Chicago, IL-(ENEWSPF)- As Governor Bruce Rauner continues to push the concept of selling the James R. Thompson Center; Illinois state government’s downtown Chicago epicenter, state Rep. Al Riley, D-Olympia Fields, Chair of the State Government Administration Committee, says that there are a number of factors looming over the sale that the governor must consider.
“It sounds good in sound bites to say that the sale of the Thompson Center will bring revenue to our state, but there are variables that the governor has to take into consideration,” said Riley. “To sell this building for its highest value would require a major zoning variance. You also have to take into consideration that one of Chicago’s busiest, and most profitable, CTA stations is located at the Thompson Center. To have this station close, or to have Chicago taxpayers foot the bill for extraordinary costs would be out of line.”
Because of revenue problems in the state, deteriorating conditions of the building and a deferred maintenance backlog of more than $325 million, Rauner’s plan in October 2015 to sell the building and the city block it sits on did not come as much of a surprise. As Rep. Riley stated, a major issue lies in the fact that in order to take advantage of the possible gains from selling the building, the Thompson Center would require a significant change to zoning. This zoning variance is necessary to increase the building’s value from its current state; an estimated $90 to $110 million. The issue is complicated even more with the commitment from Mayor Emanuel to not agree to a sale unless the multilevel “L” station, a major hub for six CTA lines, would remain open during construction and leave Chicago taxpayers with no additional burden.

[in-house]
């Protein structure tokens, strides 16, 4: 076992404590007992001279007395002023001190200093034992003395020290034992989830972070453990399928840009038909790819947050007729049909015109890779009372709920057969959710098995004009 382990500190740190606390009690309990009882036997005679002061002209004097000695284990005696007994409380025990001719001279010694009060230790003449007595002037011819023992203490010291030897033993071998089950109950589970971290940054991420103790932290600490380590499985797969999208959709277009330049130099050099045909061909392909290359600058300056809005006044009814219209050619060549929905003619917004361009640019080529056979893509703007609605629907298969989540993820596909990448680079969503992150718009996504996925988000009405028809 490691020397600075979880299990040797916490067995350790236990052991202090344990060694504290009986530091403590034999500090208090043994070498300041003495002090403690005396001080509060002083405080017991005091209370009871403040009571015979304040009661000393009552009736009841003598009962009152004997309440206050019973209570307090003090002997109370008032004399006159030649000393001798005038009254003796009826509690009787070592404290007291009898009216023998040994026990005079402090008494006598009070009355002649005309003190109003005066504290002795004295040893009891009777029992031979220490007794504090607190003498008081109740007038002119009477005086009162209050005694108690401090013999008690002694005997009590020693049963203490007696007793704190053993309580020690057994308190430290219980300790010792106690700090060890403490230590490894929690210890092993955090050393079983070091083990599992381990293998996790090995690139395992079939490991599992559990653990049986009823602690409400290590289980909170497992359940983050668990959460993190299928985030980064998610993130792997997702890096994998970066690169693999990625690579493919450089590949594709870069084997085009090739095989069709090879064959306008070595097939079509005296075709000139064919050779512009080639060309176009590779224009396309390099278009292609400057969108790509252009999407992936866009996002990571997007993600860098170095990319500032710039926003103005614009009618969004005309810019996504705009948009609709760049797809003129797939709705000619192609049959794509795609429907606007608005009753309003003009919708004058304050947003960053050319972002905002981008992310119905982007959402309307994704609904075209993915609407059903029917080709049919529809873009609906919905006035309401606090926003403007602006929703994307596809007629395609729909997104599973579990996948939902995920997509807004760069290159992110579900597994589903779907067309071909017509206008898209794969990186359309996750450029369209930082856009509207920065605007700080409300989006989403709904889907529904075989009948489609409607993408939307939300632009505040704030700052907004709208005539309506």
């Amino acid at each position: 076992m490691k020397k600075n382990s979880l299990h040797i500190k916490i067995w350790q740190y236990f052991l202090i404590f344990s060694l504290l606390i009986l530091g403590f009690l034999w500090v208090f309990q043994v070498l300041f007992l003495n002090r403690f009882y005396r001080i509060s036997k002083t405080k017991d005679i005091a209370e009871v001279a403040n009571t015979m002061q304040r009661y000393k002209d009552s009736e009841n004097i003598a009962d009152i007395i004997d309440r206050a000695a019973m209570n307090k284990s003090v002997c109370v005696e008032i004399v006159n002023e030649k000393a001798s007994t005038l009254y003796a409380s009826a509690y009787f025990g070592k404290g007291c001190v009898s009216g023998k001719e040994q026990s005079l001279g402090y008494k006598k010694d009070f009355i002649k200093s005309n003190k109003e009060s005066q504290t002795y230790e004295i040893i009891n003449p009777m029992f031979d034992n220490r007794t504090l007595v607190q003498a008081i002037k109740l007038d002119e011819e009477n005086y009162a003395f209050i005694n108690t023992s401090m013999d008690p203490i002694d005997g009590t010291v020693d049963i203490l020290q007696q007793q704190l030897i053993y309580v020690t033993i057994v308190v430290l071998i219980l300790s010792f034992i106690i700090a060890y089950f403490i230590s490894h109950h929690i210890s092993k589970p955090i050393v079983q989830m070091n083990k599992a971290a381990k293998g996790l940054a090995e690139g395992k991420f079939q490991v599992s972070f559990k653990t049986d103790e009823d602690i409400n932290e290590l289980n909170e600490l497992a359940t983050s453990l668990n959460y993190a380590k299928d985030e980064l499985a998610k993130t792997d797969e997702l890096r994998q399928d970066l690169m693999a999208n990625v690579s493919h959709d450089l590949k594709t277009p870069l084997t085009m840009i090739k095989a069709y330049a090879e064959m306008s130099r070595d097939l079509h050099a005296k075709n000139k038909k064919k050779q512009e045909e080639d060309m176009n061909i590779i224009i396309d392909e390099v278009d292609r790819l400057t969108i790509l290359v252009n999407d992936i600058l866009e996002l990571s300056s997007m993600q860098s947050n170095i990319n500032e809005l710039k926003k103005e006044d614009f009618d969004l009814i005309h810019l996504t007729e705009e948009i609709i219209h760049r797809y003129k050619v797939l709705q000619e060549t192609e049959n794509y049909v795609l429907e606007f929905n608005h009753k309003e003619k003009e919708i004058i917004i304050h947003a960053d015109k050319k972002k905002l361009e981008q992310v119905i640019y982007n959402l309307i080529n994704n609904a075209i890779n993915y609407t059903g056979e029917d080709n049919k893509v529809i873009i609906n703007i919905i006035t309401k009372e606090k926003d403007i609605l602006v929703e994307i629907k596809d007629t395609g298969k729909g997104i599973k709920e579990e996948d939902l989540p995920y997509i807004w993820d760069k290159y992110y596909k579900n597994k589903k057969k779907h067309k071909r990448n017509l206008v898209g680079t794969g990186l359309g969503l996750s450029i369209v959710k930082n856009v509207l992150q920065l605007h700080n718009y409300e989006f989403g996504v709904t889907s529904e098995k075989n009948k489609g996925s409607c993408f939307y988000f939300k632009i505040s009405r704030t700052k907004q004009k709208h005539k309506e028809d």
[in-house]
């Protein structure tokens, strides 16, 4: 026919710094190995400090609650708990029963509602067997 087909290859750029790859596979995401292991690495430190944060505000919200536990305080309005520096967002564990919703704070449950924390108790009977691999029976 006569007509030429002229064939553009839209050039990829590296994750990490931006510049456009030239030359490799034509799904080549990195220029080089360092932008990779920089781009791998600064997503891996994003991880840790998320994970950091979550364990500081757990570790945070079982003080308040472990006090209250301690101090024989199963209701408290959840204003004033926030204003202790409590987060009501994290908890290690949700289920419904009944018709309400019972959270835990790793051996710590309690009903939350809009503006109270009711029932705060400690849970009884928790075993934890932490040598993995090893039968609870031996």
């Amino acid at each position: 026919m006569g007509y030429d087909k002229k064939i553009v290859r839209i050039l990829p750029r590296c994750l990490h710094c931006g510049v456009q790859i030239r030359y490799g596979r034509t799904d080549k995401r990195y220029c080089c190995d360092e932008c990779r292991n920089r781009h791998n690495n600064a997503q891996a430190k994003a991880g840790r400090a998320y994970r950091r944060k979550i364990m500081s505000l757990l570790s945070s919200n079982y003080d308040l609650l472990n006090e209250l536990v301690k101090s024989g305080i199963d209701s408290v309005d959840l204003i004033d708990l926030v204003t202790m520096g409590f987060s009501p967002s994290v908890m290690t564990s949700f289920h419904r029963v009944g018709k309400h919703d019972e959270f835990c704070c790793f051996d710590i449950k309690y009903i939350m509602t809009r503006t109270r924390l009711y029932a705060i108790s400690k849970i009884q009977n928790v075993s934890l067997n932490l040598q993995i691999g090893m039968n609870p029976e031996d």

“The bottom line is, not a dollar can be placed into state coffers until these complex issues like the CTA station, zoning variances, future uses, breaking long-term retail leases and others have been completely resolved,” said Riley. “Many buildings in the 1970’s and 1980’s were built with an eye towards design and monumental scale.
However, they lacked in function, utilization of space and energy efficiency. I think that many can agree that the Thompson Center is coming to the end of its’ utility. However, this is a major undertaking that must be done right. We simply cannot put the proverbial cart before the horse. The people of the City of Chicago and the State of Illinois are counting on us to insure that this process is transparent, prudent and to their fiscal and developmental benefit”.
Riley represents the 38th District, which includes Tinley Park, Hazel Crest, and other neighboring communities. For more information, please contact Riley’s district office at 708-799-4364.
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